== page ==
Amey continued building up its construction and road work operations in the mid-1990s, including winning resurfacing contracts for Manchester Airport. Yet road building by then accounted for only about one-third of Amey's total business. Instead, the company's interest was turning more and more to facilities management and support services. In 1996, the company paid £15 million to acquire majority control of Western Infrastructure Maintenance Company (WIMC), which had been part of the newly privatized British Rail (renamed Railtrack). The purchase was described by Ashley as representing a "quantum leap" in the company's facilities management and maintenance operations, and raised the portion of the company's profits generated by the sector to more than 75 percent of its total profits. Soon after that, the WIMC acquisition, Amey, together with partner Sir Robert McAlpine, was awarded a £175 million contract to build the Croydon Tramlink, a 28-kilometer light rail network. By the end of 1996, the company's sales had grown past £312 million.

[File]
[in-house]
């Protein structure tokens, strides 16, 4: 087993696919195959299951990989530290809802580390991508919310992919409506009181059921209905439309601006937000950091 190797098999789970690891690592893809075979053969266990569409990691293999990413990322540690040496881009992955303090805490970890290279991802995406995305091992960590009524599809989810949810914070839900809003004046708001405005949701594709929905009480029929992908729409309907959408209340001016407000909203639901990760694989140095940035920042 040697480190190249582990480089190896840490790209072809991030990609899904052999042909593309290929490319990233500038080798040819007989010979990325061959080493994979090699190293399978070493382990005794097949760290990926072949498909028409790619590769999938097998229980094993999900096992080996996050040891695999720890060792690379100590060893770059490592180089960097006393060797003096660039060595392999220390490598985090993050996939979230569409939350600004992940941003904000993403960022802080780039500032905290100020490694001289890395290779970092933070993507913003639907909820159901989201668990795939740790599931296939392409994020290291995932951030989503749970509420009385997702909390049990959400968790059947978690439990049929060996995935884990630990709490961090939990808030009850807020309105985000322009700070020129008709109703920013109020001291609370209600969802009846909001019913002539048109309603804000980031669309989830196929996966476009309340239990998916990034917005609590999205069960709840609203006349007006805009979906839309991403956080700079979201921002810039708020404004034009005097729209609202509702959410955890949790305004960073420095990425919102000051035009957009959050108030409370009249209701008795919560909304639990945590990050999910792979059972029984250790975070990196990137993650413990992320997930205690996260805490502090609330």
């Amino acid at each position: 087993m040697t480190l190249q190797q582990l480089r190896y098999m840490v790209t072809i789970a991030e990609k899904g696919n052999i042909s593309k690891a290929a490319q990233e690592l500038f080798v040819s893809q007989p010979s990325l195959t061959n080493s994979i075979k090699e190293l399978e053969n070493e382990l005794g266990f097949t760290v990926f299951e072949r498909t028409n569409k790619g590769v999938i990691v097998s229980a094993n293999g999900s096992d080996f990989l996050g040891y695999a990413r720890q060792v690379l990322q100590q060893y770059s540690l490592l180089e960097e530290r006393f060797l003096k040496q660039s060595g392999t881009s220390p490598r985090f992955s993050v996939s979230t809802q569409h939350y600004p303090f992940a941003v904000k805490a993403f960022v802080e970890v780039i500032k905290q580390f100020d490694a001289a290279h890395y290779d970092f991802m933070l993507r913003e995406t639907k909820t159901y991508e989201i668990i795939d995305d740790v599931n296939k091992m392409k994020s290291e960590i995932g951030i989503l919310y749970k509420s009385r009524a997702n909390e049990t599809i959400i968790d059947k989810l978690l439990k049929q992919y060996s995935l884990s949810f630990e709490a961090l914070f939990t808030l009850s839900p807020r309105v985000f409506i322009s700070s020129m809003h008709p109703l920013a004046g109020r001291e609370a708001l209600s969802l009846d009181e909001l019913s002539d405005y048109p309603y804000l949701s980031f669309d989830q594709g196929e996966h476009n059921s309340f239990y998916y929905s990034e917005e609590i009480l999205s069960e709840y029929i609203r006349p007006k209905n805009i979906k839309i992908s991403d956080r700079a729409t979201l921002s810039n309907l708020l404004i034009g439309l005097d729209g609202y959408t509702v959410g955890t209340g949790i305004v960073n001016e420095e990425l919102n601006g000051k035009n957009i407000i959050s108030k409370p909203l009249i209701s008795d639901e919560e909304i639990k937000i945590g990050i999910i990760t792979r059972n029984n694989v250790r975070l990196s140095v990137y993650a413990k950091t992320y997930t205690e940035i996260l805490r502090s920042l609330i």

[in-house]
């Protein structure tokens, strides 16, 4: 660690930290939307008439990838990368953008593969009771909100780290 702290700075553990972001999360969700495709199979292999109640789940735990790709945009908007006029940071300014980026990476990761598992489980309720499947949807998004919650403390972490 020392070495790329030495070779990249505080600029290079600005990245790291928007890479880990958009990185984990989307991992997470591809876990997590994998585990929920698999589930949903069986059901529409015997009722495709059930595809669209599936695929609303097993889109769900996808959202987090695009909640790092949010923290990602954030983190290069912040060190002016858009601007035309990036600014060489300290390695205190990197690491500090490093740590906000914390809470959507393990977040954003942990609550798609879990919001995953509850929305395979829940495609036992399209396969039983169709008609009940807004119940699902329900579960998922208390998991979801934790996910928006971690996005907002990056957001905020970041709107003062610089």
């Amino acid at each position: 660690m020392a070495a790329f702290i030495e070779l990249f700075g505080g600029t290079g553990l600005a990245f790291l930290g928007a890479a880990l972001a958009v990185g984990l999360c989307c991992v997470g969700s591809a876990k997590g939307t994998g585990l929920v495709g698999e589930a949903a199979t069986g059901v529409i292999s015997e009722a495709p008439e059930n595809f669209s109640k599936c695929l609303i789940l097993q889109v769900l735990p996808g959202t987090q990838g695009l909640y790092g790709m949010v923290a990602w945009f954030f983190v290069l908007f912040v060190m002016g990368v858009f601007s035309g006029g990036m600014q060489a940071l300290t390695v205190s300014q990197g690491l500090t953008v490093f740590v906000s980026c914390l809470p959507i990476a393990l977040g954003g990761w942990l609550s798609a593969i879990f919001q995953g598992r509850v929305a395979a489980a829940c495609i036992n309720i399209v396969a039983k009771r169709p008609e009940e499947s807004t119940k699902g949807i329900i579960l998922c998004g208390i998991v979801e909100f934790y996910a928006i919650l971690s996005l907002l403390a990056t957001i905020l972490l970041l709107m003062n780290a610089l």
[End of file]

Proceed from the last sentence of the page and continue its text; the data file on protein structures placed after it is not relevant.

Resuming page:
Brian Staples took over as chief executive after Edward King retired in 1997. Staples now stepped up Amey's transformation into a facilities management and support services group, boasting a war chest of some £100 million that the company intended to put toward acquisitions. The company's repositioning had been achieved just as the United Kingdom's support services sector promised to enter a new era of growth. In the mid-1990s, the British government had announced the creation of a so-called Private Finance Initiative (PFI) as it sought to turn over the management and maintenance of many formerly government-run services to the private sector. The new program was expected to provide a strong increase to the numbers of contracts turned over to non-government businesses, and Amey had placed itself in line as a strong contender for PFI contracts.